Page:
Despite having his private photos published online, Robert Sepulveda may be doing fine; he hasn't, as far as we know, experienced the kind of professional, personal, physical, and emotional abuse faced by many NCP victims. But he has been the subject of repeated ridicule online for his past as an escort. The attacks have been a combination of different types of shaming (those who both look down on male escorts and those who think he is a poor role model for the LGBTQ community). Whatever we think about escorting or "sex work" or his absolutely excruciating show, no one deserves to have his or her privacy invaded by transforming them into the subject of the prurient interests of others without consent.

Posted by Ari Ezra Waldman on September 20, 2016 at 04:19 PM in Criminal Law, Culture, Current Affairs, Television, Web/Tech | Permalink | Comments (2)

Monday, September 19, 2016

Aargh, avast yee, ATS plaintiffs

Today is International Talk Like a Pirate Day. Unfortunately, I did not find that out until late today. Because this morning in Fed Courts, I taught the Alien Tort Statute and Sosa, which identified piracy as one of the acts that could be the basis for an ATS claim. The confluence would have been perfect. And, like Thanksgivukkah, the opportunity will not come around again for years.

Oh, well.

Posted by Howard Wasserman on September 19, 2016 at 04:06 PM in Howard Wasserman, Teaching Law | Permalink | Comments (1)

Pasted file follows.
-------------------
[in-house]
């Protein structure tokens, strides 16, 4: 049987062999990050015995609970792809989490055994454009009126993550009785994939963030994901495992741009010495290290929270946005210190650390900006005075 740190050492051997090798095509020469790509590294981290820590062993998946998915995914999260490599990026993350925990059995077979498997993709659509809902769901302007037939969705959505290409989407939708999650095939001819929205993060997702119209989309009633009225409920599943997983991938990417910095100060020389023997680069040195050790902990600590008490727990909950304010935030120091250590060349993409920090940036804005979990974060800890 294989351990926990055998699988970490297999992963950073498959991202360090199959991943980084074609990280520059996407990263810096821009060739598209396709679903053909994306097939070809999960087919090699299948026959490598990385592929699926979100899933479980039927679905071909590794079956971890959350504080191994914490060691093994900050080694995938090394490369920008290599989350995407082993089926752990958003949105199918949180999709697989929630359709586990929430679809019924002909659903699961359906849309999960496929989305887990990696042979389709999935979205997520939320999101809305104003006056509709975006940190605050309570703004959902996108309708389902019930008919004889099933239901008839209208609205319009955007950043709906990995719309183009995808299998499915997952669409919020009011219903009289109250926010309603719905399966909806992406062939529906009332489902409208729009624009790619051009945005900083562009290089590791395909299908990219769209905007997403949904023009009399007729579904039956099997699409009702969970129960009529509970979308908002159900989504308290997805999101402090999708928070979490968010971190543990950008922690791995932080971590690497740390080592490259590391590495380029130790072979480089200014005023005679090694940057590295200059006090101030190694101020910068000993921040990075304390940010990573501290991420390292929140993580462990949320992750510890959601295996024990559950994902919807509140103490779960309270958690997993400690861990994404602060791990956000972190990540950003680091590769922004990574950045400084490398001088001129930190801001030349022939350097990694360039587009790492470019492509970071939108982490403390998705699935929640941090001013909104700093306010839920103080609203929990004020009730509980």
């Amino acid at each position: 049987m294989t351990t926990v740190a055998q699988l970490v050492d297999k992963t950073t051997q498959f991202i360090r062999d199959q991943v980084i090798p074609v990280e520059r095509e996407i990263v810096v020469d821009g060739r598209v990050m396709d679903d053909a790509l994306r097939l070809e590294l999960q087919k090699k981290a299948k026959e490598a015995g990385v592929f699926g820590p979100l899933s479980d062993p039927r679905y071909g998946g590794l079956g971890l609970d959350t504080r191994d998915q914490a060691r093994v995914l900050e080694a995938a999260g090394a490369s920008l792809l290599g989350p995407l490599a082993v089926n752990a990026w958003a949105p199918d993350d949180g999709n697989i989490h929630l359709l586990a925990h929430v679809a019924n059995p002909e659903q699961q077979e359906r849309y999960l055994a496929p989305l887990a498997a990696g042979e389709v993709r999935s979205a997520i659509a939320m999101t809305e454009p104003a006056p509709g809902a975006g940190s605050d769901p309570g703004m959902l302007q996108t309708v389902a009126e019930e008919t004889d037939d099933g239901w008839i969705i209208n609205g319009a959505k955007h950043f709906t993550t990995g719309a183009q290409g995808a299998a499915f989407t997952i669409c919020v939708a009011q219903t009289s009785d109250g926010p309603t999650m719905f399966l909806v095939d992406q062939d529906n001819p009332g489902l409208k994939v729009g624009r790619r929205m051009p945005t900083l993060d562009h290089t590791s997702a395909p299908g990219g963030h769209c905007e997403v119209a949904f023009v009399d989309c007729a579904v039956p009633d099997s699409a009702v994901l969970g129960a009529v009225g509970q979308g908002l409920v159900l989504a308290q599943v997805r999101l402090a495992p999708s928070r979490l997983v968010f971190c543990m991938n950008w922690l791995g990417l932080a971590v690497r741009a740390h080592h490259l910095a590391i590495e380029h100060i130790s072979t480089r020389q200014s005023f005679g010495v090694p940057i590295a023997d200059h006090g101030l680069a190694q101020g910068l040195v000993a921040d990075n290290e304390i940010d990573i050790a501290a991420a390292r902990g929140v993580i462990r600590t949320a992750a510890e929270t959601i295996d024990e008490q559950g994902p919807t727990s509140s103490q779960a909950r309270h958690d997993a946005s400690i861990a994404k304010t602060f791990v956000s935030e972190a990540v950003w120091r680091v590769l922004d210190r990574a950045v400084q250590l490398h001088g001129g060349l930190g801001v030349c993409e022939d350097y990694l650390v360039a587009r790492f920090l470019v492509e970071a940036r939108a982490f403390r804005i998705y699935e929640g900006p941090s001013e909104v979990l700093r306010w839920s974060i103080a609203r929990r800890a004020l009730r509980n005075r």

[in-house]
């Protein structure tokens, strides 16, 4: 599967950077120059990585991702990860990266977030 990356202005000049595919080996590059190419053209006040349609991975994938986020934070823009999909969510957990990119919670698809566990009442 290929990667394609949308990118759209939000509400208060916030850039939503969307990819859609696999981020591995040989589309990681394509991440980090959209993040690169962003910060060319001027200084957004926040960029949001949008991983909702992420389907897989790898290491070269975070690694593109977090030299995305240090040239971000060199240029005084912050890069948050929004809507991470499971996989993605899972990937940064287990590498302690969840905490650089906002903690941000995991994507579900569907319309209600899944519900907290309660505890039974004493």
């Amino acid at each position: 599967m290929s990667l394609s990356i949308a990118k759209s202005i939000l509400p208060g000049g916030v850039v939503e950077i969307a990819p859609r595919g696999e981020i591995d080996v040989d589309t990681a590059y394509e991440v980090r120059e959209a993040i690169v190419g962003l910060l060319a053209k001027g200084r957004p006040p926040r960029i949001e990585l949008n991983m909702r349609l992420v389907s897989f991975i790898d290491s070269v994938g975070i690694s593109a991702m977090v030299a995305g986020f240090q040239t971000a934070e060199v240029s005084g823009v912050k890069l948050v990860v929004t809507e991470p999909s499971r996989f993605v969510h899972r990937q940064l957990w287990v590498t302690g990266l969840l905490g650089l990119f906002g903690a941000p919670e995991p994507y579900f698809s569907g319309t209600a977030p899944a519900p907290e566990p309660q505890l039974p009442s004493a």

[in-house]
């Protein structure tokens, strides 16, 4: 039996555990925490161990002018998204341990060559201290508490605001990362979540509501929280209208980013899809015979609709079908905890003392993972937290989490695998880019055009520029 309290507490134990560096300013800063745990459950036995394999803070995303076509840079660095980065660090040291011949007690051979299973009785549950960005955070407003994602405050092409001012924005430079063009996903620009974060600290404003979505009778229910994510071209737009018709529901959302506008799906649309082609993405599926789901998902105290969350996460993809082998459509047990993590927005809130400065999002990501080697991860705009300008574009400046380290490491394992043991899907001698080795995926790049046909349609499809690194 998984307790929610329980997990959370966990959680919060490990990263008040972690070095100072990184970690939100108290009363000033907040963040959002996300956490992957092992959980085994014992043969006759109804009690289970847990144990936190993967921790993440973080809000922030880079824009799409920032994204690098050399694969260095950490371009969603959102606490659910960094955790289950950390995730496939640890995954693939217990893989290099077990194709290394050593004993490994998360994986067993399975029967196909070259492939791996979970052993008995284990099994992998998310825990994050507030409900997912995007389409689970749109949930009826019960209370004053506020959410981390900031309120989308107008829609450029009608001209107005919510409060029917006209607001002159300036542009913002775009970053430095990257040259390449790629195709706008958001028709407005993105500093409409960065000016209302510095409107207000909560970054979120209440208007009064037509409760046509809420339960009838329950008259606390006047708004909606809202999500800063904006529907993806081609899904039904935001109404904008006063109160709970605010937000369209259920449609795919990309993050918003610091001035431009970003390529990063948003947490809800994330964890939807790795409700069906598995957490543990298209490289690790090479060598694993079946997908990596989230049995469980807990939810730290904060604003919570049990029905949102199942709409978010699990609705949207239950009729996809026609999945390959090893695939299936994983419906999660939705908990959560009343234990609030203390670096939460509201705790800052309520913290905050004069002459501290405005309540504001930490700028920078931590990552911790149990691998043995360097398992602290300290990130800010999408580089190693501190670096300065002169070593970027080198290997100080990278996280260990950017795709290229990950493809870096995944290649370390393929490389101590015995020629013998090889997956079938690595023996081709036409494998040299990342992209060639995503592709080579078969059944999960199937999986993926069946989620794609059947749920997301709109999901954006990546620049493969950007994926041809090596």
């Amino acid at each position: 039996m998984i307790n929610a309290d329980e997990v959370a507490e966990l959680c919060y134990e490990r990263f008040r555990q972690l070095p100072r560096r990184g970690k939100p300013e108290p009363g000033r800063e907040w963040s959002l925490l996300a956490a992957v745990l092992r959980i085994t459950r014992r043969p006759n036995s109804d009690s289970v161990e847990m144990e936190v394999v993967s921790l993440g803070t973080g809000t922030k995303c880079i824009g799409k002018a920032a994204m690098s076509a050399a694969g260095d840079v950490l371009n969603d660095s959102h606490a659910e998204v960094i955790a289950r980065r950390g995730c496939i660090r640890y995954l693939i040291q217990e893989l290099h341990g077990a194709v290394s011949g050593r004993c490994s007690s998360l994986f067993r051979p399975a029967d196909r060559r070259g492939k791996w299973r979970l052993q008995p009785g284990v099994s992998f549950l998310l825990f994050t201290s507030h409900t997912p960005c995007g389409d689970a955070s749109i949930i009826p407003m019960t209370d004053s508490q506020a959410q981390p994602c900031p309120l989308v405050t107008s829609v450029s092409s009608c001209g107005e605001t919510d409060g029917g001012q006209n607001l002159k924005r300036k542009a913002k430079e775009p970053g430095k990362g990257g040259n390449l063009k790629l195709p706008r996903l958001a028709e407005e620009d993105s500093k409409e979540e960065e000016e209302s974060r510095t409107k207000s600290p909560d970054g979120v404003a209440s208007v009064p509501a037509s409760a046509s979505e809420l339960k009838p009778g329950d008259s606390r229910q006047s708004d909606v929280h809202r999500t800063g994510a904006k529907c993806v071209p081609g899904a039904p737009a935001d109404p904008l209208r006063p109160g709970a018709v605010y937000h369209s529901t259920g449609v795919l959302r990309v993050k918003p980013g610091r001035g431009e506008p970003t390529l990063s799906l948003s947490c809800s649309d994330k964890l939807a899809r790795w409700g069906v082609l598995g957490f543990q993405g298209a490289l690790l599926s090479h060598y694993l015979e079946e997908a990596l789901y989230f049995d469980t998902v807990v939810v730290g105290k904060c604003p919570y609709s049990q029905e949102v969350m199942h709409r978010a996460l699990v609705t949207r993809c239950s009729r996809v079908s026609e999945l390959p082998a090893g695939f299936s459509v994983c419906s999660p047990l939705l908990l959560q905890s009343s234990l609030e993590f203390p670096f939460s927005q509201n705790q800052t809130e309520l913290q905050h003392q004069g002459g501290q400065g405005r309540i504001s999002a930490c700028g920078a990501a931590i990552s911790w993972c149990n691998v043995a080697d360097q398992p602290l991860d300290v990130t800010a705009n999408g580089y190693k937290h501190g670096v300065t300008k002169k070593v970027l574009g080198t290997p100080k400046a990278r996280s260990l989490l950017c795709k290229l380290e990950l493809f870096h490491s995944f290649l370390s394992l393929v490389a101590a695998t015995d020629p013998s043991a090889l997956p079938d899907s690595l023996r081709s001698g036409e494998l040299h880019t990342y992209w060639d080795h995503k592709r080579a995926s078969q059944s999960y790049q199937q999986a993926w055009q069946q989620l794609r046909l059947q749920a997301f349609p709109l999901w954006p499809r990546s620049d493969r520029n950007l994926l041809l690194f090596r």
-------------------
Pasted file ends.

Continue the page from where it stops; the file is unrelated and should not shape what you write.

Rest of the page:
The Next Personal Jurisdiction Issue for the Supreme Court

In the past couple years, the Supreme Court has decided a spate of personal jurisdiction cases.  Most of the cases turned out more or less as expected; the Court clarified some issues and filled in some gaps, but did not significantly change the law.  In Daimler A.G. v. Bauman, however, the Court did something unexpected: it put an end to so-called "general jurisdiction."  Before Bauman, large corporations doing business throughout the country (e.g., Walmart) could be sued in just about any state.  After Bauman, a plaintiff wishing to sue a large, nationwide corporation was basically limited to 2 or 3 states: (1) the state in which the company's maintained its principal place of business, (2) the state in which the company was incorporated (if different from state of its ppb) and (3) the state where the company established contacts that caused the harm (if different from the state of ppb and state of incorporation). 

When the court abolished general jurisdiction, it delivered a big blow to the plaintiffs bar. Plaintiffs' lawyers had gotten used to filing suits in the most favorable forums in the country--often called "judicial hellholes" by defendants mired in litigation there.  After Bauman, plaintiffs' lawyers had to regroup and find a new way to shop for the best forums.  Their new strategy, and the next personal jurisdiction issue that the Supreme Court will decide, is after the jump.

With general jurisdiction gone, plaintiffs' lawyers turned to consent.  Specifically, they argued that, when a company registers to do business in a state, it consents to jurisdiction there for any and all claims that might arise throughout the world.  Because every state requires companies wishing to do business in the state to register, this argument would re-establish the nationwide jurisdiction that Bauman took away.  Although these registration statutes do not usually specifically say that the act of registration operates as consent, the statutes usually require the registering company to appoint an in-state agent to receive service of process. By appointing an agent, the argument goes, the company has either evinced its openness to being sued in the state, or at least made itself vulnerable to jurisdiction through service of process (see Burnham v. Superior Court).